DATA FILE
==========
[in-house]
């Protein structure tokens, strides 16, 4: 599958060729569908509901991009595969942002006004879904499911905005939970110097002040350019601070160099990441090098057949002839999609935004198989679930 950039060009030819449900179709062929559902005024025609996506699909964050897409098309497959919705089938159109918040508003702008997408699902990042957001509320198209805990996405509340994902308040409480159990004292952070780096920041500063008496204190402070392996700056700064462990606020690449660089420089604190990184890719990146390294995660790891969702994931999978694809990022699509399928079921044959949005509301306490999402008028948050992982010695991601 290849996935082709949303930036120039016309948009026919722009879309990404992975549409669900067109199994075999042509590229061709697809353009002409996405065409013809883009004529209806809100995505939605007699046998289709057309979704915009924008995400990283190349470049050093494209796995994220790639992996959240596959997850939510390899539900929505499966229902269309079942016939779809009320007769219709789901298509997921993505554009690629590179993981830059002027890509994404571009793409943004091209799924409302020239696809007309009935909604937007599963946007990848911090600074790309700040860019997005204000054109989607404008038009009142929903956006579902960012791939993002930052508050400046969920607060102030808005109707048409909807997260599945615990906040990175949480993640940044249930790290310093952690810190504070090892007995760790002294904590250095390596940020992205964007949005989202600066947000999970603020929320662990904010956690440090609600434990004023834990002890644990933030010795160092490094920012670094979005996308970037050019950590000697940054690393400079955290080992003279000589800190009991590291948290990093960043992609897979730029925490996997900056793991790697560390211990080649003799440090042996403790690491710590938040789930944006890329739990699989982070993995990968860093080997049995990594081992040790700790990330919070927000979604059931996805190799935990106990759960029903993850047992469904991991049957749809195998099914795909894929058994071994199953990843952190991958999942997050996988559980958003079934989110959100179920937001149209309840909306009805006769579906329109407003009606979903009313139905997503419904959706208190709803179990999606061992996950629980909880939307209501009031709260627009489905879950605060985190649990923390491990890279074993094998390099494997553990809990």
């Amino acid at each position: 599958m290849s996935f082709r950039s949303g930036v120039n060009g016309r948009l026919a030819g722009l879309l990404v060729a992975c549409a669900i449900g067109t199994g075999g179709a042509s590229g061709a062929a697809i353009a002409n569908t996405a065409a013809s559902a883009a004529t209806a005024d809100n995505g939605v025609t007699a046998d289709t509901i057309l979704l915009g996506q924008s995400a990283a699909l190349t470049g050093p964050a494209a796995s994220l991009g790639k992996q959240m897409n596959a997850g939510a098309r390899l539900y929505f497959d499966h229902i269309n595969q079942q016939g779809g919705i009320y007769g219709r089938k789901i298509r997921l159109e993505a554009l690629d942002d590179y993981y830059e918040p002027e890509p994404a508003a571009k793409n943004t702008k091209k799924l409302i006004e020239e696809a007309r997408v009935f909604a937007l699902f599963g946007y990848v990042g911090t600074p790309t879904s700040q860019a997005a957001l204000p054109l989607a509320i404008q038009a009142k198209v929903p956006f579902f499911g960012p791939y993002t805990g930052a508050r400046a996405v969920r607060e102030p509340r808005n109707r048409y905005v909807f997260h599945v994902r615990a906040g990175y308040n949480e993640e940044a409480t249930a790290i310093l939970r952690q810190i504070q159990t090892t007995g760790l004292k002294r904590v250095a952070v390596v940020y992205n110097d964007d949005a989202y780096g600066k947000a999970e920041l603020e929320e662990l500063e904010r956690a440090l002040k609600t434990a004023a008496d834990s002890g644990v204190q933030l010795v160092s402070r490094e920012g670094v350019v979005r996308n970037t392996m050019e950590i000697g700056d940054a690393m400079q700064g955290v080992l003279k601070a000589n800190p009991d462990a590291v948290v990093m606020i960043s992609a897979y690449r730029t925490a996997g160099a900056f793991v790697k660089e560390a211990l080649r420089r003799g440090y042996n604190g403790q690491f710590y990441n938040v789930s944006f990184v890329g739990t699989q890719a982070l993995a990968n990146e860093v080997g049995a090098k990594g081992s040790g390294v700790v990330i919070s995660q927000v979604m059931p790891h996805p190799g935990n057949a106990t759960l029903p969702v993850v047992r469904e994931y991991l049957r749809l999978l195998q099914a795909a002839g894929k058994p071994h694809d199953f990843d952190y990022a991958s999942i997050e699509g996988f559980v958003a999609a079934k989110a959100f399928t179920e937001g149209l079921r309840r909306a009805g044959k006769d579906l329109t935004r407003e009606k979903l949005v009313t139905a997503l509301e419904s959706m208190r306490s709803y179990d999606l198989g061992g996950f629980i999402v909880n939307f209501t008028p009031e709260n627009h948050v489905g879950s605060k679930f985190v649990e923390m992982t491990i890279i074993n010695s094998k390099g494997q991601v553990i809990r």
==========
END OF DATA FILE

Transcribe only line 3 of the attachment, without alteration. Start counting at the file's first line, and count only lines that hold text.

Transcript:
């Amino acid at each position: 599958m290849s996935f082709r950039s949303g930036v120039n060009g016309r948009l026919a030819g722009l879309l990404v060729a992975c549409a669900i449900g067109t199994g075999g179709a042509s590229g061709a062929a697809i353009a002409n569908t996405a065409a013809s559902a883009a004529t209806a005024d809100n995505g939605v025609t007699a046998d289709t509901i057309l979704l915009g996506q924008s995400a990283a699909l190349t470049g050093p964050a494209a796995s994220l991009g790639k992996q959240m897409n596959a997850g939510a098309r390899l539900y929505f497959d499966h229902i269309n595969q079942q016939g779809g919705i009320y007769g219709r089938k789901i298509r997921l159109e993505a554009l690629d942002d590179y993981y830059e918040p002027e890509p994404a508003a571009k793409n943004t702008k091209k799924l409302i006004e020239e696809a007309r997408v009935f909604a937007l699902f599963g946007y990848v990042g911090t600074p790309t879904s700040q860019a997005a957001l204000p054109l989607a509320i404008q038009a009142k198209v929903p956006f579902f499911g960012p791939y993002t805990g930052a508050r400046a996405v969920r607060e102030p509340r808005n109707r048409y905005v909807f997260h599945v994902r615990a906040g990175y308040n949480e993640e940044a409480t249930a790290i310093l939970r952690q810190i504070q159990t090892t007995g760790l004292k002294r904590v250095a952070v390596v940020y992205n110097d964007d949005a989202y780096g600066k947000a999970e920041l603020e929320e662990l500063e904010r956690a440090l002040k609600t434990a004023a008496d834990s002890g644990v204190q933030l010795v160092s402070r490094e920012g670094v350019v979005r996308n970037t392996m050019e950590i000697g700056d940054a690393m400079q700064g955290v080992l003279k601070a000589n800190p009991d462990a590291v948290v990093m606020i960043s992609a897979y690449r730029t925490a996997g160099a900056f793991v790697k660089e560390a211990l080649r420089r003799g440090y042996n604190g403790q690491f710590y990441n938040v789930s944006f990184v890329g739990t699989q890719a982070l993995a990968n990146e860093v080997g049995a090098k990594g081992s040790g390294v700790v990330i919070s995660q927000v979604m059931p790891h996805p190799g935990n057949a106990t759960l029903p969702v993850v047992r469904e994931y991991l049957r749809l999978l195998q099914a795909a002839g894929k058994p071994h694809d199953f990843d952190y990022a991958s999942i997050e699509g996988f559980v958003a999609a079934k989110a959100f399928t179920e937001g149209l079921r309840r909306a009805g044959k006769d579906l329109t935004r407003e009606k979903l949005v009313t139905a997503l509301e419904s959706m208190r306490s709803y179990d999606l198989g061992g996950f629980i999402v909880n939307f209501t008028p009031e709260n627009h948050v489905g879950s605060k679930f985190v649990e923390m992982t491990i890279i074993n010695s094998k390099g494997q991601v553990i809990r």